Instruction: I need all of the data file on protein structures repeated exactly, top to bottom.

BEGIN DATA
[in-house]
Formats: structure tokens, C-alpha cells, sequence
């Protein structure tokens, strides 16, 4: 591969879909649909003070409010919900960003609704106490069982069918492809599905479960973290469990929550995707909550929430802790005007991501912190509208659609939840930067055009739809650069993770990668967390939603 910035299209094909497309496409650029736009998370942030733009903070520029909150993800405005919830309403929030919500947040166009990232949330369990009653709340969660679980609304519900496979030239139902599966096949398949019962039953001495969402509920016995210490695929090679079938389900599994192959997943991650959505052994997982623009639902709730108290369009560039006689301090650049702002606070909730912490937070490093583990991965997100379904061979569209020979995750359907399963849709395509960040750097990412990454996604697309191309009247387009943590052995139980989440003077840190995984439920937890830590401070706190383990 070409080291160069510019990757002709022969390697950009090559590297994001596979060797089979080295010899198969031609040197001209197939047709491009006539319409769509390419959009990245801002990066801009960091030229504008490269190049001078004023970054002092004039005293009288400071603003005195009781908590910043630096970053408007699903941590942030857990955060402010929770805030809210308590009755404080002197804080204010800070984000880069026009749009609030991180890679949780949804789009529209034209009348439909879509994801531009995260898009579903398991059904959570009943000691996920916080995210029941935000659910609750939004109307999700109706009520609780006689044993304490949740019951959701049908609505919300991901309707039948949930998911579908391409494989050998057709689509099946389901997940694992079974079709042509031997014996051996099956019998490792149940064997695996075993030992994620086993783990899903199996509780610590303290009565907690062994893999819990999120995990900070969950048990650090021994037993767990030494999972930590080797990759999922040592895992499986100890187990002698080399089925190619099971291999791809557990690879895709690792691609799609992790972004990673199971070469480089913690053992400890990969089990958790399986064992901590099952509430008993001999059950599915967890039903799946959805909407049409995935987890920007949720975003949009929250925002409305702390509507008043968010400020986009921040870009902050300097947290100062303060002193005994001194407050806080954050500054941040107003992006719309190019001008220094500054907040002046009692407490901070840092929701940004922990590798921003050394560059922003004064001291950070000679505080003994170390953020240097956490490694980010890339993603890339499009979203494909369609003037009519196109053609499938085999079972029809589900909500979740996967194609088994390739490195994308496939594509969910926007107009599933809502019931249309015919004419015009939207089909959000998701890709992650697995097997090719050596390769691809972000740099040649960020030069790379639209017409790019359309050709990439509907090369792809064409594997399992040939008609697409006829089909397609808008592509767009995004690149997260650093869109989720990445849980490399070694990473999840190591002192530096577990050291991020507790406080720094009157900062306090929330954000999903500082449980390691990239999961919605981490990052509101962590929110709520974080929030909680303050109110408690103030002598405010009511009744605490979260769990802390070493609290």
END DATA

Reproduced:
[in-house]
Formats: structure tokens, C-alpha cells, sequence
């Protein structure tokens, strides 16, 4: 591969879909649909003070409010919900960003609704106490069982069918492809599905479960973290469990929550995707909550929430802790005007991501912190509208659609939840930067055009739809650069993770990668967390939603 910035299209094909497309496409650029736009998370942030733009903070520029909150993800405005919830309403929030919500947040166009990232949330369990009653709340969660679980609304519900496979030239139902599966096949398949019962039953001495969402509920016995210490695929090679079938389900599994192959997943991650959505052994997982623009639902709730108290369009560039006689301090650049702002606070909730912490937070490093583990991965997100379904061979569209020979995750359907399963849709395509960040750097990412990454996604697309191309009247387009943590052995139980989440003077840190995984439920937890830590401070706190383990 070409080291160069510019990757002709022969390697950009090559590297994001596979060797089979080295010899198969031609040197001209197939047709491009006539319409769509390419959009990245801002990066801009960091030229504008490269190049001078004023970054002092004039005293009288400071603003005195009781908590910043630096970053408007699903941590942030857990955060402010929770805030809210308590009755404080002197804080204010800070984000880069026009749009609030991180890679949780949804789009529209034209009348439909879509994801531009995260898009579903398991059904959570009943000691996920916080995210029941935000659910609750939004109307999700109706009520609780006689044993304490949740019951959701049908609505919300991901309707039948949930998911579908391409494989050998057709689509099946389901997940694992079974079709042509031997014996051996099956019998490792149940064997695996075993030992994620086993783990899903199996509780610590303290009565907690062994893999819990999120995990900070969950048990650090021994037993767990030494999972930590080797990759999922040592895992499986100890187990002698080399089925190619099971291999791809557990690879895709690792691609799609992790972004990673199971070469480089913690053992400890990969089990958790399986064992901590099952509430008993001999059950599915967890039903799946959805909407049409995935987890920007949720975003949009929250925002409305702390509507008043968010400020986009921040870009902050300097947290100062303060002193005994001194407050806080954050500054941040107003992006719309190019001008220094500054907040002046009692407490901070840092929701940004922990590798921003050394560059922003004064001291950070000679505080003994170390953020240097956490490694980010890339993603890339499009979203494909369609003037009519196109053609499938085999079972029809589900909500979740996967194609088994390739490195994308496939594509969910926007107009599933809502019931249309015919004419015009939207089909959000998701890709992650697995097997090719050596390769691809972000740099040649960020030069790379639209017409790019359309050709990439509907090369792809064409594997399992040939008609697409006829089909397609808008592509767009995004690149997260650093869109989720990445849980490399070694990473999840190591002192530096577990050291991020507790406080720094009157900062306090929330954000999903500082449980390691990239999961919605981490990052509101962590929110709520974080929030909680303050109110408690103030002598405010009511009744605490979260769990802390070493609290």